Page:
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Fight for $50,000 per year, not $15 per hour, says business organization CEO

Twenty-one states nationwide are increasing the minimum wage for their lowest paid workers this year, and efforts for more cities and states to do the same is gaining traction.

After getting a big push from Senator Bernie Sanders (I-Vermont) during the 2016 presidential campaign, Democrats adopted the rallying cry to raise the minimum wage.

But one business organization believes calls to lift the minimum wage to $15 an hour is a "misguided mandate" that will hurt small business.

“Instead of fighting to raise the floor we should be fighting to raise the ceilings of these folks that are in these entry-level jobs," said Alfredo Ortiz, President and CEO of Job Creators Network.

Ortiz says the "Fight for Fifty" campaign will help low-wage workers get the job training skills they need to apply for jobs that will pay $50,000 per year. He believes the private sector and government need to work together to fix the skills gap in the U.S. in order to help the lowest-paid workers.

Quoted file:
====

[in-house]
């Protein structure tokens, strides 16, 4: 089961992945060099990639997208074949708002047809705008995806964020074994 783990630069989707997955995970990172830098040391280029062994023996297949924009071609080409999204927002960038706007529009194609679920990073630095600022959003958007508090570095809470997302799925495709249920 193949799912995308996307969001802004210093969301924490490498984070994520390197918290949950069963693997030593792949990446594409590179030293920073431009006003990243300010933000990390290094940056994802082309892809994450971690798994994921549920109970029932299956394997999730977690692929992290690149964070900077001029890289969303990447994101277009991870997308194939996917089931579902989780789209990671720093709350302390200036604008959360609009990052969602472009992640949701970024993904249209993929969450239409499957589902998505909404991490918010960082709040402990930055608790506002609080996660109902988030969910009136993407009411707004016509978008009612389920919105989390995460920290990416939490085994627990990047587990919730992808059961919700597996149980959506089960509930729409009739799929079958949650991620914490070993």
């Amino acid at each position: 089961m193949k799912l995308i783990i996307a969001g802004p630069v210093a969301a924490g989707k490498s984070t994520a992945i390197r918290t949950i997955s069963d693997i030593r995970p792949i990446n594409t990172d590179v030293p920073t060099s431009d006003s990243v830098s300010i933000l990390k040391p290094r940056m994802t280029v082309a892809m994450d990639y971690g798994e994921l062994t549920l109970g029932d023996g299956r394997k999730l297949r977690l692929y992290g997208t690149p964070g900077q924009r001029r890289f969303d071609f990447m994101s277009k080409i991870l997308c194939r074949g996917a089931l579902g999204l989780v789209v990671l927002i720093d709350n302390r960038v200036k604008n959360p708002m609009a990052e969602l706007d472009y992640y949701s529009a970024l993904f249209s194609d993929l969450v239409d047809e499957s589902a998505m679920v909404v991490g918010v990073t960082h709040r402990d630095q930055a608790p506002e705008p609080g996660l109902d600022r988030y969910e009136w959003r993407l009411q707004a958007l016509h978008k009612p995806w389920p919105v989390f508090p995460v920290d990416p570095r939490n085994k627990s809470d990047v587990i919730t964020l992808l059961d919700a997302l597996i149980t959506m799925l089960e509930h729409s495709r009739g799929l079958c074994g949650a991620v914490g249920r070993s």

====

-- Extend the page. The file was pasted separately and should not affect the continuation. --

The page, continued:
“These jobs were never intended to feed families of four. The HVAC technicians jobs, plumbers, the manufacturing sales reps, these are the jobs that create careers and help families out, not raising minimum wages," he said.

Michael Thompson, is part of the "Fight for $15" movement. Thompson a homecare worker in Washington D.C., said his profession already requires him to have a specific set of skills necessary to do his job and he is struggling to make ends meet.

“That's why we’re fighting we’re fighting for $15," said Thompson.

The federal minimum wage has not been lifted since 2009, and remains at $7.25. It is unlikely that a Republican-majority Congress will raise the federal minimum wage anytime soon. As a result, state and local governments are beginning to work on legislation to implement a higher minimum wage.

"We certainly haven’t had a pay raise in a very long time," said U.S. Rep. Vicente Gonzalez (D-TX.) He believes lawmakers should be open to the idea of raising the minimum wage at the federal level but argues raising wages on a regional basis is a step in the right direction.

"Living in New York City is very different than living in South Texas where I'm from," said Rep. Gonzalez

Rep. Gonzalez also said that is it important for American workers to have better training and more education.

“When you’re talking about the minimum wage you’re also talking about unskilled labor, and Whether you’re skilled or not you still need to live, and even an unskilled labor needs to have a minimum dignified life. They need to eat every day, they need to pay their rent, take care of their children.”


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